NTSB: Preliminary Report Will Give 'Just The Basic Information' On Fatal Plane Crash

Oct 30, 2019

A National Transportation Safety Board (NTSB) investigator examines the crashed Saab 2000 plane on Saturday, Oct. 19. NTSB officials said the suspension of Unalaska's regular flight service is not a result of the ongoing inquiry.
Credit Laura Kraegel/KUCB

The National Transportation Safety Board (NTSB) is investigating the cause of this month's plane crash in Unalaska, which killed one passenger and injured more than a dozen others. 

While the full inquiry is expected to take a year or more, the federal agency is planning to release a preliminary report within a few weeks.

KUCB's Laura Kraegel spoke with Clint Johnson, the chief of the NTSB's Alaska Regional Office.

TRANSCRIPT

CLINT JOHNSON: So typically, a couple of weeks from the time that the team gets back to Washington D.C., they'll produce a preliminary report. Just as the name applies, it's very preliminary. So it's going to give just the basic information, as far as the conditions. Might give a little bit of insight as far as the sequence of events. But there's not going to be a tremendous amount of information there, to be honest with you.

KUCB: The team of 21 NTSB investigators who were the island — they've all left, is that correct?

JOHNSON: That is correct. They went back to D.C. and their various other locations over the weekend. Late in the weekend. Sunday, I think, was when the last folks left. But that doesn't mean that they won't be back. If the need arises, they can definitely come back. And we obviously still have our one investigator that was there from the Alaska Regional Office, Noreen Price. She'll kind of be the quarterback, if you will, as far as any other activities from the team up here.

KUCB: Knowing that the full investigation process will take about a year, can you tell me anything about how NTSB manages its caseload? At a recent city meeting, we learned that one investigator, John Lovell, is also working on the high-profile crash with Ethiopian Airlines that killed more than 150 people. And there were a number of deadly accidents in southeast Alaska this summer. How does all of that get juggled?

JOHNSON: I can share from the Alaska Regional standpoint. I can't really comment on John's, per se. But for the most part, each one of the investigators here in the Alaska Regional Office are handling between four and five and six fatal accidents a year. That's not including what we refer to as "limited accidents," which are non-injury. But they're still required to be investigated. So our caseload is pretty high. Unfortunately, we've had a busy season this year. So it does take us a little bit of time to work through those accidents and make sure that we deliver a very comprehensive, detailed investigation. So yeah, juggling that caseload can be a bit of a challenge sometimes.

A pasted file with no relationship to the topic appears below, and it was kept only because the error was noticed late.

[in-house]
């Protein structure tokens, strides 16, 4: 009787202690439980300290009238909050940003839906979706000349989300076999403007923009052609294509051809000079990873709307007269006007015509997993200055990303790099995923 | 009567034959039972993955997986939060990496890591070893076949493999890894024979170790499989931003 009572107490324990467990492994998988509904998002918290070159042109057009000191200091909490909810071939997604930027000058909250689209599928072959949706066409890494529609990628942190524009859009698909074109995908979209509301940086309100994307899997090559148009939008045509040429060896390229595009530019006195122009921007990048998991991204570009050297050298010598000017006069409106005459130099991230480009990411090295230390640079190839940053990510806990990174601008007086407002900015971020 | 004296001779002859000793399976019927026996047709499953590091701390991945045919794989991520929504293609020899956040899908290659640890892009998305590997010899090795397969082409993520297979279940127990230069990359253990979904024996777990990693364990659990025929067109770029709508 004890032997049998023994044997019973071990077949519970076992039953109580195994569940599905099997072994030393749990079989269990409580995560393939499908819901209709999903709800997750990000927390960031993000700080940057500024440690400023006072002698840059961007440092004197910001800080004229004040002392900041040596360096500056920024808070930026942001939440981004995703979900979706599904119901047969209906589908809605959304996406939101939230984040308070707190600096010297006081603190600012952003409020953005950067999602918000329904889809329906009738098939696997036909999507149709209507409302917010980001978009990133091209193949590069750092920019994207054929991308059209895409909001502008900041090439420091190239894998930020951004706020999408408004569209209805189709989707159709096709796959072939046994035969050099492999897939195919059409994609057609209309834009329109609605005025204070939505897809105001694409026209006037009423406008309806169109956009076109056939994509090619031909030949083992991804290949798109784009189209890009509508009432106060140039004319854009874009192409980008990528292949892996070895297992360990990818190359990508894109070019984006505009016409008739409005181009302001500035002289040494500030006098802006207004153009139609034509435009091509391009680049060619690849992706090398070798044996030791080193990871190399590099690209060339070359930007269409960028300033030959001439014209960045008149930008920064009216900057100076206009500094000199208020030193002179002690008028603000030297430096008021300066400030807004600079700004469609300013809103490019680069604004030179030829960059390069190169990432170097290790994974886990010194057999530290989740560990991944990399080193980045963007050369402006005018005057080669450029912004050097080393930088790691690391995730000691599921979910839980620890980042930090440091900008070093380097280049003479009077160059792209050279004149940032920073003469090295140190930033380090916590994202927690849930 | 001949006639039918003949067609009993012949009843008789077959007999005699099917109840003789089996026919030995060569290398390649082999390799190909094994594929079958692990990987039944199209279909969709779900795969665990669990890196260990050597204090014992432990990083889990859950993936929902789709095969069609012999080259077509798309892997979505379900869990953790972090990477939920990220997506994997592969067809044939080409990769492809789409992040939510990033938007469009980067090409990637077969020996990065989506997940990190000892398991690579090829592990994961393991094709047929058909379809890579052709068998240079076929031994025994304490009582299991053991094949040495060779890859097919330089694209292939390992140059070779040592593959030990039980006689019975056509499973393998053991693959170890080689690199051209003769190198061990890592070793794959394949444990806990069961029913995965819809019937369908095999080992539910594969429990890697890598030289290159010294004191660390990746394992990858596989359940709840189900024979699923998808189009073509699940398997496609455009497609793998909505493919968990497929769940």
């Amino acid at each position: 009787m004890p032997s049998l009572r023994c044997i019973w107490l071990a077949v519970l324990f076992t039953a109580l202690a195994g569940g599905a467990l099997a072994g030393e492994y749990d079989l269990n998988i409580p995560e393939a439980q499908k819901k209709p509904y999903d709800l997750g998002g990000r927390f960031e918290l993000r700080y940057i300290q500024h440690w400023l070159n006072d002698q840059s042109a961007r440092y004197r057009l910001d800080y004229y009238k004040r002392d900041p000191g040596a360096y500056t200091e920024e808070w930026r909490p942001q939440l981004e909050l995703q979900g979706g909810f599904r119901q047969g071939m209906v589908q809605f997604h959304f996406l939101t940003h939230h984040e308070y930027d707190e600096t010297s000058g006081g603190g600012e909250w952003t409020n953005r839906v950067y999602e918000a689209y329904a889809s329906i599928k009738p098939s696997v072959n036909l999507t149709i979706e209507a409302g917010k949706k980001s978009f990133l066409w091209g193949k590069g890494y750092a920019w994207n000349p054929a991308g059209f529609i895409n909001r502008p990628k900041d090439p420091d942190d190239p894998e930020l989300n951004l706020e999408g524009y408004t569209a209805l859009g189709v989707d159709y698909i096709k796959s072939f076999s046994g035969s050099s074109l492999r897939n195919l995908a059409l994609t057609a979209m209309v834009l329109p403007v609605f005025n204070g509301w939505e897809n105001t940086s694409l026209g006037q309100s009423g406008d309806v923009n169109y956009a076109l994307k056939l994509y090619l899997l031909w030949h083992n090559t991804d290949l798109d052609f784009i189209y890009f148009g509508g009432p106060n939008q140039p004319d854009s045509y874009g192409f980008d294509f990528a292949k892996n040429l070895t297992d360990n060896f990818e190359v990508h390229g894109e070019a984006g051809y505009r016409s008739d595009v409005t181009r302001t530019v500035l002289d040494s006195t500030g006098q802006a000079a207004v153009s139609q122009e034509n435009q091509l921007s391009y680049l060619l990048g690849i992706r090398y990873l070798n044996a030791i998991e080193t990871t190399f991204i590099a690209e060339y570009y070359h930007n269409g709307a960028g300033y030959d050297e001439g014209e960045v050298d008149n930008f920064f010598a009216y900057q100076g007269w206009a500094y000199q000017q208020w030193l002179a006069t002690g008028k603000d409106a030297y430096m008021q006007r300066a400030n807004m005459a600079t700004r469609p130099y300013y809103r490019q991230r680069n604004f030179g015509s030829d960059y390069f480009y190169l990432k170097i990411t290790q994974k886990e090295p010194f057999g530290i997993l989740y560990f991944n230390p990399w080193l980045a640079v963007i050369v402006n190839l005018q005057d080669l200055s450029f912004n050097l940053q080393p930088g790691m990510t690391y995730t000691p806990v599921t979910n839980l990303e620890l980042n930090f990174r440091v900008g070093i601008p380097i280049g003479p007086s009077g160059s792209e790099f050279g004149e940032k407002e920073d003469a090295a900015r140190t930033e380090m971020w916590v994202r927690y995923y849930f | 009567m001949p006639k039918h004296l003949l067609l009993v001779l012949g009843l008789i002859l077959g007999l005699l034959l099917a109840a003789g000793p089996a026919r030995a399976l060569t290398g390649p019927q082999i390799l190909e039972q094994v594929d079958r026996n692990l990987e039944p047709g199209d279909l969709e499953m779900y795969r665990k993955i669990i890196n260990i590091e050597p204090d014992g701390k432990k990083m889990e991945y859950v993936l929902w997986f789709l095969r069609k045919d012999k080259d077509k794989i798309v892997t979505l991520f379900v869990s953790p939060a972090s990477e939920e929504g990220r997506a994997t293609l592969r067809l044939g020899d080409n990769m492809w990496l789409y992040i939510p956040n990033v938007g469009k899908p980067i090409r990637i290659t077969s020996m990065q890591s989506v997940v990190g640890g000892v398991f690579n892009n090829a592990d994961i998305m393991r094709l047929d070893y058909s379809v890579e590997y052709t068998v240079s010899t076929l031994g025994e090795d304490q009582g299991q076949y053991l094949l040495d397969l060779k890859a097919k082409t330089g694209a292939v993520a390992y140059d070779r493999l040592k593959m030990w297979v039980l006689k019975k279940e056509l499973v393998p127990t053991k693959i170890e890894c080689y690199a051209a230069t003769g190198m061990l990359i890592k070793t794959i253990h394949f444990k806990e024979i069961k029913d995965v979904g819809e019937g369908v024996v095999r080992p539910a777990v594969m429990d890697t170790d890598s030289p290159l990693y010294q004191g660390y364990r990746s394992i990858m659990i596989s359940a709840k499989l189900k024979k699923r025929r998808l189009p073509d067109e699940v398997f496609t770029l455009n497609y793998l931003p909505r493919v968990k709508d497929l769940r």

KUCB: While you and the rest of the investigators do that work, Unalaska is in this strange, in-between period. The community is really eager to start regular flights again, because they need to travel. But we also don't really know what happened and where everything stands safety-wise. Ravn Air Group says they've suspended flights in the interest of safety, but the NTSB says it hasn't immediately identified any issues that would prohibit safe flying. So can you share any insight on that? On this period where we don't really know where things stand, but we're still trying to fly?

JOHNSON: Yeah, that's a tough question. It really is. Because, obviously, what we need to do is be able to understand the sequence of events that led to this tragic accident. Until that's done, we'd just be speculating. And we don't speculate, to be honest with you. We always say that. We rely on factual information, and we don't have all of the facts at this point, unfortunately. We're working on it, and there were some components that were harvested from the airplane. We're going to be testing those components. But at this point, right now, we just can't draw any conclusions. And that's not a line. That truly is the case at this point right now. We need to understand — and have a full understanding — of the sequence of events that took place before this accident and during the accident.

KUCB: Thank you for the information that you can share, Clint. Is there anything else you can tell me right now?

JOHNSON: No. Like I say, we're very much in the preliminary stages of the investigation here. I know the team is working very diligently on it. It's one that is important to Alaska. And obviously, being the chief of Alaska here, it's near and dear to my heart. So we'll continue our investigation and hopefully have some additional information fairly soon.